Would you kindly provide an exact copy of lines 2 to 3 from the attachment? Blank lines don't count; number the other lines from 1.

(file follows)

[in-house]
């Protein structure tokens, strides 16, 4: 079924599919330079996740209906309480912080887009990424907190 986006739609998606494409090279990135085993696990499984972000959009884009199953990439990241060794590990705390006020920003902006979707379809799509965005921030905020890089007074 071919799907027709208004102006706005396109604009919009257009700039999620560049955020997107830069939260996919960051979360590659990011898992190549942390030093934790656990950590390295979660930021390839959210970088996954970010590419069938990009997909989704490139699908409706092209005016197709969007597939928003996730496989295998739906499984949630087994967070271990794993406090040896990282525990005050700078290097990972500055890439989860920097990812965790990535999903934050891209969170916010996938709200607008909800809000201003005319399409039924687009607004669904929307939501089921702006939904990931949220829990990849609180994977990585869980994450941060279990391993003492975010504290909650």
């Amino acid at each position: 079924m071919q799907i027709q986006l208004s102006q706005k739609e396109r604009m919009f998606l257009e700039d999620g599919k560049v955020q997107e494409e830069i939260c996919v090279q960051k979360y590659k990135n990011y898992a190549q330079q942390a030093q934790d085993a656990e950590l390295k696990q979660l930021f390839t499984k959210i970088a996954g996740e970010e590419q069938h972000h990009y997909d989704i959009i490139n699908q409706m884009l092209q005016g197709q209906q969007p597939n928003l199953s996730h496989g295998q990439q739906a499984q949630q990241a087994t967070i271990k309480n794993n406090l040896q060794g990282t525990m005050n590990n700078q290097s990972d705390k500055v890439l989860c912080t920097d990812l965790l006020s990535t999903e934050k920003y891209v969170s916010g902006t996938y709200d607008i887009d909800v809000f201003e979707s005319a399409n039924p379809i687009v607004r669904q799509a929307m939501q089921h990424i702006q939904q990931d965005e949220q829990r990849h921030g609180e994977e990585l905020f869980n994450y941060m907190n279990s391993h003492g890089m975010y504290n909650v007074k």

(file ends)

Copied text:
């Protein structure tokens, strides 16, 4: 079924599919330079996740209906309480912080887009990424907190 986006739609998606494409090279990135085993696990499984972000959009884009199953990439990241060794590990705390006020920003902006979707379809799509965005921030905020890089007074 071919799907027709208004102006706005396109604009919009257009700039999620560049955020997107830069939260996919960051979360590659990011898992190549942390030093934790656990950590390295979660930021390839959210970088996954970010590419069938990009997909989704490139699908409706092209005016197709969007597939928003996730496989295998739906499984949630087994967070271990794993406090040896990282525990005050700078290097990972500055890439989860920097990812965790990535999903934050891209969170916010996938709200607008909800809000201003005319399409039924687009607004669904929307939501089921702006939904990931949220829990990849609180994977990585869980994450941060279990391993003492975010504290909650």
């Amino acid at each position: 079924m071919q799907i027709q986006l208004s102006q706005k739609e396109r604009m919009f998606l257009e700039d999620g599919k560049v955020q997107e494409e830069i939260c996919v090279q960051k979360y590659k990135n990011y898992a190549q330079q942390a030093q934790d085993a656990e950590l390295k696990q979660l930021f390839t499984k959210i970088a996954g996740e970010e590419q069938h972000h990009y997909d989704i959009i490139n699908q409706m884009l092209q005016g197709q209906q969007p597939n928003l199953s996730h496989g295998q990439q739906a499984q949630q990241a087994t967070i271990k309480n794993n406090l040896q060794g990282t525990m005050n590990n700078q290097s990972d705390k500055v890439l989860c912080t920097d990812l965790l006020s990535t999903e934050k920003y891209v969170s916010g902006t996938y709200d607008i887009d909800v809000f201003e979707s005319a399409n039924p379809i687009v607004r669904q799509a929307m939501q089921h990424i702006q939904q990931d965005e949220q829990r990849h921030g609180e994977e990585l905020f869980n994450y941060m907190n279990s391993h003492g890089m975010y504290n909650v007074k």